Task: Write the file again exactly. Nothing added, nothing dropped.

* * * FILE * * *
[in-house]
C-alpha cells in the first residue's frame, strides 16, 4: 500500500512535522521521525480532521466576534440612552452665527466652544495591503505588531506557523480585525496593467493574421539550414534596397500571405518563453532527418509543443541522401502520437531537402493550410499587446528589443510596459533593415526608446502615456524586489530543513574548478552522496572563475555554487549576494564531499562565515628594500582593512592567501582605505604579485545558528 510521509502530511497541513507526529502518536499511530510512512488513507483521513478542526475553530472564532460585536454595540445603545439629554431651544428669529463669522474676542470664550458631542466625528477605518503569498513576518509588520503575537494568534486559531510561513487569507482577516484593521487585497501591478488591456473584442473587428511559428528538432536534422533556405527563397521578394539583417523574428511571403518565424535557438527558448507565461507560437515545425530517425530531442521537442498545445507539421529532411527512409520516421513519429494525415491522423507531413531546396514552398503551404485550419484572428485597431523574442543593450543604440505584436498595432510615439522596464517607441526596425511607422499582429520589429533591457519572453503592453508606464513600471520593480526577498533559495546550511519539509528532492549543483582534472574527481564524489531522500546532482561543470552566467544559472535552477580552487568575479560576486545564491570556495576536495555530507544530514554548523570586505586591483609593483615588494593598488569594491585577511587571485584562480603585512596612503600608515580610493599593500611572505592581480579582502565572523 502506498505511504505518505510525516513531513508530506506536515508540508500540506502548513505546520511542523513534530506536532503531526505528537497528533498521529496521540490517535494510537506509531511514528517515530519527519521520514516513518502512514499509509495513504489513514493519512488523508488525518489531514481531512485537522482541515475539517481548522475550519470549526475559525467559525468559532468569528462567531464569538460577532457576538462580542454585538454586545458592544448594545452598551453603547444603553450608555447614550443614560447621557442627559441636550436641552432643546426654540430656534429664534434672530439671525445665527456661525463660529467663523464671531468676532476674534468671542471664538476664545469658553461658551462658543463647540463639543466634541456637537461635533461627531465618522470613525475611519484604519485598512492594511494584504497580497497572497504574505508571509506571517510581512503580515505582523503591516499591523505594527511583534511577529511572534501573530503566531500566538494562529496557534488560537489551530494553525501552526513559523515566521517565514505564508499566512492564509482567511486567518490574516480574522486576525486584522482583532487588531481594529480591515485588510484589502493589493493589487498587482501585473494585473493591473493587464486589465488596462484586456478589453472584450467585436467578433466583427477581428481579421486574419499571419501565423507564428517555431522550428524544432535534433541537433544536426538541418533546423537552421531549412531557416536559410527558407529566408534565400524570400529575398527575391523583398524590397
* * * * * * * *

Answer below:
[in-house]
C-alpha cells in the first residue's frame, strides 16, 4: 500500500512535522521521525480532521466576534440612552452665527466652544495591503505588531506557523480585525496593467493574421539550414534596397500571405518563453532527418509543443541522401502520437531537402493550410499587446528589443510596459533593415526608446502615456524586489530543513574548478552522496572563475555554487549576494564531499562565515628594500582593512592567501582605505604579485545558528 510521509502530511497541513507526529502518536499511530510512512488513507483521513478542526475553530472564532460585536454595540445603545439629554431651544428669529463669522474676542470664550458631542466625528477605518503569498513576518509588520503575537494568534486559531510561513487569507482577516484593521487585497501591478488591456473584442473587428511559428528538432536534422533556405527563397521578394539583417523574428511571403518565424535557438527558448507565461507560437515545425530517425530531442521537442498545445507539421529532411527512409520516421513519429494525415491522423507531413531546396514552398503551404485550419484572428485597431523574442543593450543604440505584436498595432510615439522596464517607441526596425511607422499582429520589429533591457519572453503592453508606464513600471520593480526577498533559495546550511519539509528532492549543483582534472574527481564524489531522500546532482561543470552566467544559472535552477580552487568575479560576486545564491570556495576536495555530507544530514554548523570586505586591483609593483615588494593598488569594491585577511587571485584562480603585512596612503600608515580610493599593500611572505592581480579582502565572523 502506498505511504505518505510525516513531513508530506506536515508540508500540506502548513505546520511542523513534530506536532503531526505528537497528533498521529496521540490517535494510537506509531511514528517515530519527519521520514516513518502512514499509509495513504489513514493519512488523508488525518489531514481531512485537522482541515475539517481548522475550519470549526475559525467559525468559532468569528462567531464569538460577532457576538462580542454585538454586545458592544448594545452598551453603547444603553450608555447614550443614560447621557442627559441636550436641552432643546426654540430656534429664534434672530439671525445665527456661525463660529467663523464671531468676532476674534468671542471664538476664545469658553461658551462658543463647540463639543466634541456637537461635533461627531465618522470613525475611519484604519485598512492594511494584504497580497497572497504574505508571509506571517510581512503580515505582523503591516499591523505594527511583534511577529511572534501573530503566531500566538494562529496557534488560537489551530494553525501552526513559523515566521517565514505564508499566512492564509482567511486567518490574516480574522486576525486584522482583532487588531481594529480591515485588510484589502493589493493589487498587482501585473494585473493591473493587464486589465488596462484586456478589453472584450467585436467578433466583427477581428481579421486574419499571419501565423507564428517555431522550428524544432535534433541537433544536426538541418533546423537552421531549412531557416536559410527558407529566408534565400524570400529575398527575391523583398524590397